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Having e.g. a system for booking flights, during UAT it is not being tested by real users (customers who will buy tickets) rather than people from the client side who will just simulate this. Are there any more specific terms to distinquish between real users (like end user) and users doing the UAT?

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How abt END USERS and clients? – Milee Sep 10 '12 at 6:13
I don't think the acronym for Stake Holder Acceptance Testing would go well with project documentation :) – Simon Whitehead Sep 10 '12 at 6:32
If I get you right, you seem to have a problem calling someone who does acceptance testing just an "acceptance tester" - where is the catch? – Doc Brown Sep 10 '12 at 12:22
This may sound like a shameless advert, but in the past, I've used to get third-party "end-user" testing. It's a great service. – Ryan Kinal Sep 10 '12 at 15:15
@RyanKinal, I'm sorry, but this doesn't only sound like a shameless advert in my opinion :P – mcwise Sep 11 '12 at 14:22

The customers who are going to buy ticket are not the real users of the application.
Real users are those who are going to deploy the application and will be operating the system.

Customers will just be requesting for the ticket, mentioning their details (not filling any of the details at their own). The employees of the company will be operating the application, filling the details mentioned by the customer and filling other requirements.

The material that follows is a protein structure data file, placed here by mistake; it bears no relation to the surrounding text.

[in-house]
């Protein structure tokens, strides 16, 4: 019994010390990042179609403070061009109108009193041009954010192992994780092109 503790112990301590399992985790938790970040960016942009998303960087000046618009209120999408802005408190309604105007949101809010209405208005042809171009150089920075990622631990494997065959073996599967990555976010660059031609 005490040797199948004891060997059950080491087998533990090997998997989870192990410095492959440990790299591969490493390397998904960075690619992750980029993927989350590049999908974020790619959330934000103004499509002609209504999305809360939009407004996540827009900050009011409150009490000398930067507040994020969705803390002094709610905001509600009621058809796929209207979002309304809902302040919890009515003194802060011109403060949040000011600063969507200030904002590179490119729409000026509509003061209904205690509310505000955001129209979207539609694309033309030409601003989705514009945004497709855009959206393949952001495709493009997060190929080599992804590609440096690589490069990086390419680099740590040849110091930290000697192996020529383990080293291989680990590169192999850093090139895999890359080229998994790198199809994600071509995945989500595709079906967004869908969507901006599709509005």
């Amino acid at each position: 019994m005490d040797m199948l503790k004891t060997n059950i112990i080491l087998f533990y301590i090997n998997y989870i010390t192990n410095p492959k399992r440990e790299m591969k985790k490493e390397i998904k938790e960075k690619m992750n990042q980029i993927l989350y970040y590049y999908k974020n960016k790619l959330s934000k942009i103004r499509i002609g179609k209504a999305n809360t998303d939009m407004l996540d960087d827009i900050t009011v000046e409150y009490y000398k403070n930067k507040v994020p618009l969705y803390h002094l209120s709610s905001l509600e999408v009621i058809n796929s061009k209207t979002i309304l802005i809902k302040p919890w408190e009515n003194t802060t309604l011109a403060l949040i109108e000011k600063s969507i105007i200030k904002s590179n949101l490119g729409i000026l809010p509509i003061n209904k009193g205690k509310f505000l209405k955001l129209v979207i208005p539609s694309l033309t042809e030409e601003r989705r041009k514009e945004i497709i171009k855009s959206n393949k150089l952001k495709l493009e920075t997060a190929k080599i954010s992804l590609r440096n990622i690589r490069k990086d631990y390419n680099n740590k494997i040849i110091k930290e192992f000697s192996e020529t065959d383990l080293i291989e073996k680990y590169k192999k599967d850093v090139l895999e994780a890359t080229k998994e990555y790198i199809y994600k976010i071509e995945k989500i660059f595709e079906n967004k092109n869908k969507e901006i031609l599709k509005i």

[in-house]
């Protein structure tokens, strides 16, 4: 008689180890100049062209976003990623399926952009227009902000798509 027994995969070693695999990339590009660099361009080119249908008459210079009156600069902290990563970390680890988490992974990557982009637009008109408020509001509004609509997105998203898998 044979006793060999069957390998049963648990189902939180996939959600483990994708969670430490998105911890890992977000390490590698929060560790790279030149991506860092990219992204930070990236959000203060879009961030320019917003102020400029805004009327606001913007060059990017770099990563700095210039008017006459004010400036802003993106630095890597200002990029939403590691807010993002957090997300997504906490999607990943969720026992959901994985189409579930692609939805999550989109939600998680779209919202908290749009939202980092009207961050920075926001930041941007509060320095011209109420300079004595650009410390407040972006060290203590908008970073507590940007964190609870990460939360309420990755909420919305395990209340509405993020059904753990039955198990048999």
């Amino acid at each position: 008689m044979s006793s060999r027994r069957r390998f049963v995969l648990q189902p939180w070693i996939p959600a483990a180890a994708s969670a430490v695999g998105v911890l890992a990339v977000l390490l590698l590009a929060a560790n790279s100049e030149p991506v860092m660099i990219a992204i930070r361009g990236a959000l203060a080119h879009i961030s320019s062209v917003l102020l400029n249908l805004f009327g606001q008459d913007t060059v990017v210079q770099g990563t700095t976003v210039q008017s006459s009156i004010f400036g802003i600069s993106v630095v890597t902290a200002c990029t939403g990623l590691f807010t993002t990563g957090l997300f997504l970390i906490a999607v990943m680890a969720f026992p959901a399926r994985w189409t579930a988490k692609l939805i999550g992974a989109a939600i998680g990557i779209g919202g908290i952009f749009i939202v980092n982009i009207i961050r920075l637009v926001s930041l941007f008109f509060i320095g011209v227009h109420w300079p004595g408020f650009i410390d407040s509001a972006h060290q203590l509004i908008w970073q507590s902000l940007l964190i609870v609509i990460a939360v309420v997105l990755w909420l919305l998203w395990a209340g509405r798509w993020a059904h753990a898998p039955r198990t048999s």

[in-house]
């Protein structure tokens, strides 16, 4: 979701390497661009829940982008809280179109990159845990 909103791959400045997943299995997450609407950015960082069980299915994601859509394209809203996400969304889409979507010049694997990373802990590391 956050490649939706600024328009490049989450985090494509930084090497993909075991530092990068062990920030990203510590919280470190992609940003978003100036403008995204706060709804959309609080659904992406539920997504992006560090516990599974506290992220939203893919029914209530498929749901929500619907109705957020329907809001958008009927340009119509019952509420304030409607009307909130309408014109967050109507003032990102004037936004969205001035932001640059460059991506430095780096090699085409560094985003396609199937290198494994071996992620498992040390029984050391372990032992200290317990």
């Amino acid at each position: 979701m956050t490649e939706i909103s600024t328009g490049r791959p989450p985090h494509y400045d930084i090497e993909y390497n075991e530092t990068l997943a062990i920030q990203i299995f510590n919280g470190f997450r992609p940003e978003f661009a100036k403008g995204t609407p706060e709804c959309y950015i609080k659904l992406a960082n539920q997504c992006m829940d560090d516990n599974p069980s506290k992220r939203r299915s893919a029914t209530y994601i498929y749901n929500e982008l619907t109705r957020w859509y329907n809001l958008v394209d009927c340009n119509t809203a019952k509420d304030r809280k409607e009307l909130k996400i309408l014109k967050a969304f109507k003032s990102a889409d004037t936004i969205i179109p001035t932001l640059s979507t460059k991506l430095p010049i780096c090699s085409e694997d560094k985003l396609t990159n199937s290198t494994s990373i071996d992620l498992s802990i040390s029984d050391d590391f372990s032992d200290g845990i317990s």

So, the employees will be the real users. They participate in testing, as they need to customize the application as per their requirements.

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The distinction doesn't matter. Your acceptance testing should encompass all of the functionality that is exposed to the end user. You absolutely should test it as if you were the end user, as well as testing edge cases and unusual scenarios that may only affect a handful of end users.

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Where I work, we are building an internal application and use the terms 'the business' (which are the real end users) and 'testers' (those who do the UATs).

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